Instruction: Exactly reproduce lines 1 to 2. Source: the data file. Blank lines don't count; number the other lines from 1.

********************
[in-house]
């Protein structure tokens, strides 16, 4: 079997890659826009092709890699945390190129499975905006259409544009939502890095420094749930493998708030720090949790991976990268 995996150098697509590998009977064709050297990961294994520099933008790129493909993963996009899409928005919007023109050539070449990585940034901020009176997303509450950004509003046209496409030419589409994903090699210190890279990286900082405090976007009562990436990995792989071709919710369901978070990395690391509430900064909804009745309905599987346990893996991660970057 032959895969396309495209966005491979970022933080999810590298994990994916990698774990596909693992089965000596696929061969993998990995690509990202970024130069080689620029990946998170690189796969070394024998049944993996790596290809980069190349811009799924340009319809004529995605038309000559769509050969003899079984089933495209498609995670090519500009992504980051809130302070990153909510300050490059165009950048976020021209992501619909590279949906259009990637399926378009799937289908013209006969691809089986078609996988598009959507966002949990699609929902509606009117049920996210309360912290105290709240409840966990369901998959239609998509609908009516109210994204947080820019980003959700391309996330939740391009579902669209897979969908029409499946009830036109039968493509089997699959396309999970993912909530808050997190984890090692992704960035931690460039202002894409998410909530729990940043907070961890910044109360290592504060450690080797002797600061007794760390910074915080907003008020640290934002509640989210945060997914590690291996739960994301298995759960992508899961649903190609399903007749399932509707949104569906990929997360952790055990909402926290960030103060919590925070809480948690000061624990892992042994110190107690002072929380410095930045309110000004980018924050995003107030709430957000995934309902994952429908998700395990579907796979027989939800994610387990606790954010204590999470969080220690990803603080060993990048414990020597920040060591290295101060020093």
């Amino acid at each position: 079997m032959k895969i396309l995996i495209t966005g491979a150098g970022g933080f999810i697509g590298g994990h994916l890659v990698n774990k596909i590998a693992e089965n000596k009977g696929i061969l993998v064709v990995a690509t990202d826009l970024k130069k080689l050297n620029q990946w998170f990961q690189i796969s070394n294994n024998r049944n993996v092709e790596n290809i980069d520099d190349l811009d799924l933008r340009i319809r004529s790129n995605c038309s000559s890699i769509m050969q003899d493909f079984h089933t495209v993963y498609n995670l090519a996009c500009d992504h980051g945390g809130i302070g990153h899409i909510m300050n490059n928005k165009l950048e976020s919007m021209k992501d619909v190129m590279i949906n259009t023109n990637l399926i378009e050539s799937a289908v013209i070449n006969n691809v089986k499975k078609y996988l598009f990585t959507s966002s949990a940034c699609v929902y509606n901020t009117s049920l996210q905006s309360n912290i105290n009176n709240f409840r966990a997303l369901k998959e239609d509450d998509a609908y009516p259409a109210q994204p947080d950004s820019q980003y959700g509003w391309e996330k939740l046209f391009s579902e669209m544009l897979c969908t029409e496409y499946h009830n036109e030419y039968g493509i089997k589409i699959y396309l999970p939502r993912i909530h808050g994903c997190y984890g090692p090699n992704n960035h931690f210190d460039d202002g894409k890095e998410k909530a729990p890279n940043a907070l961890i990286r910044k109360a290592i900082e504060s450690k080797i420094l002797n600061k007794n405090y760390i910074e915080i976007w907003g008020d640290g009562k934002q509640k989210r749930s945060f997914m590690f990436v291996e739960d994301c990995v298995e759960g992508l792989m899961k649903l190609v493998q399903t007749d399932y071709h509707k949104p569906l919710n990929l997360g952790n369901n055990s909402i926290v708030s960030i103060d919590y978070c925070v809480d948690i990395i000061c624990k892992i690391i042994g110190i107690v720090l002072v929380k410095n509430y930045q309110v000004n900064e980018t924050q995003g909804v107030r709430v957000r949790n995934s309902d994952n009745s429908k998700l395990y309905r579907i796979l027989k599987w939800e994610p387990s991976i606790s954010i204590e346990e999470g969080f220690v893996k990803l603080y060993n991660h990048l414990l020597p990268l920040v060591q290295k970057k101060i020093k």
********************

[in-house]
């Protein structure tokens, strides 16, 4: 079997890659826009092709890699945390190129499975905006259409544009939502890095420094749930493998708030720090949790991976990268 995996150098697509590998009977064709050297990961294994520099933008790129493909993963996009899409928005919007023109050539070449990585940034901020009176997303509450950004509003046209496409030419589409994903090699210190890279990286900082405090976007009562990436990995792989071709919710369901978070990395690391509430900064909804009745309905599987346990893996991660970057 032959895969396309495209966005491979970022933080999810590298994990994916990698774990596909693992089965000596696929061969993998990995690509990202970024130069080689620029990946998170690189796969070394024998049944993996790596290809980069190349811009799924340009319809004529995605038309000559769509050969003899079984089933495209498609995670090519500009992504980051809130302070990153909510300050490059165009950048976020021209992501619909590279949906259009990637399926378009799937289908013209006969691809089986078609996988598009959507966002949990699609929902509606009117049920996210309360912290105290709240409840966990369901998959239609998509609908009516109210994204947080820019980003959700391309996330939740391009579902669209897979969908029409499946009830036109039968493509089997699959396309999970993912909530808050997190984890090692992704960035931690460039202002894409998410909530729990940043907070961890910044109360290592504060450690080797002797600061007794760390910074915080907003008020640290934002509640989210945060997914590690291996739960994301298995759960992508899961649903190609399903007749399932509707949104569906990929997360952790055990909402926290960030103060919590925070809480948690000061624990892992042994110190107690002072929380410095930045309110000004980018924050995003107030709430957000995934309902994952429908998700395990579907796979027989939800994610387990606790954010204590999470969080220690990803603080060993990048414990020597920040060591290295101060020093």